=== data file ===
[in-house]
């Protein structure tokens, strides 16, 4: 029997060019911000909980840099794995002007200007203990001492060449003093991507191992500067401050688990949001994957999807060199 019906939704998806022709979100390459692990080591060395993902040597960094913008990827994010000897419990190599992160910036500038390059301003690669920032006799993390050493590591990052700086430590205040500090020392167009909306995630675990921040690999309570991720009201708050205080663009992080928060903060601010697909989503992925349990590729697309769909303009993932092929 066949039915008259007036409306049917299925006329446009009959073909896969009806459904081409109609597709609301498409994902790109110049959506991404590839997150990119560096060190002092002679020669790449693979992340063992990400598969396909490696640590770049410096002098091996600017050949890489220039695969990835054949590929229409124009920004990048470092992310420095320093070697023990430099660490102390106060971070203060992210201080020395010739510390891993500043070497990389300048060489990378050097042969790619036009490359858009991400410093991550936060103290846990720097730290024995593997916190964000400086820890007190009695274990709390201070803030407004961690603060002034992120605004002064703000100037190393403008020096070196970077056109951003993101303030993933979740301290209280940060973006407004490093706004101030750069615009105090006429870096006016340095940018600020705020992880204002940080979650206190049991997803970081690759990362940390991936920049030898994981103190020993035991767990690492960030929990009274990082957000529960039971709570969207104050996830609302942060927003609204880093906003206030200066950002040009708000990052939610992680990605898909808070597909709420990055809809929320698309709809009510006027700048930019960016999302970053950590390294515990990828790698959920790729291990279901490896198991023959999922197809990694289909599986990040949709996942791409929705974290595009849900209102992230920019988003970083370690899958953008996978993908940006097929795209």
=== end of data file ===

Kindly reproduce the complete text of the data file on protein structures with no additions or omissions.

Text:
[in-house]
């Protein structure tokens, strides 16, 4: 029997060019911000909980840099794995002007200007203990001492060449003093991507191992500067401050688990949001994957999807060199 019906939704998806022709979100390459692990080591060395993902040597960094913008990827994010000897419990190599992160910036500038390059301003690669920032006799993390050493590591990052700086430590205040500090020392167009909306995630675990921040690999309570991720009201708050205080663009992080928060903060601010697909989503992925349990590729697309769909303009993932092929 066949039915008259007036409306049917299925006329446009009959073909896969009806459904081409109609597709609301498409994902790109110049959506991404590839997150990119560096060190002092002679020669790449693979992340063992990400598969396909490696640590770049410096002098091996600017050949890489220039695969990835054949590929229409124009920004990048470092992310420095320093070697023990430099660490102390106060971070203060992210201080020395010739510390891993500043070497990389300048060489990378050097042969790619036009490359858009991400410093991550936060103290846990720097730290024995593997916190964000400086820890007190009695274990709390201070803030407004961690603060002034992120605004002064703000100037190393403008020096070196970077056109951003993101303030993933979740301290209280940060973006407004490093706004101030750069615009105090006429870096006016340095940018600020705020992880204002940080979650206190049991997803970081690759990362940390991936920049030898994981103190020993035991767990690492960030929990009274990082957000529960039971709570969207104050996830609302942060927003609204880093906003206030200066950002040009708000990052939610992680990605898909808070597909709420990055809809929320698309709809009510006027700048930019960016999302970053950590390294515990990828790698959920790729291990279901490896198991023959999922197809990694289909599986990040949709996942791409929705974290595009849900209102992230920019988003970083370690899958953008996978993908940006097929795209």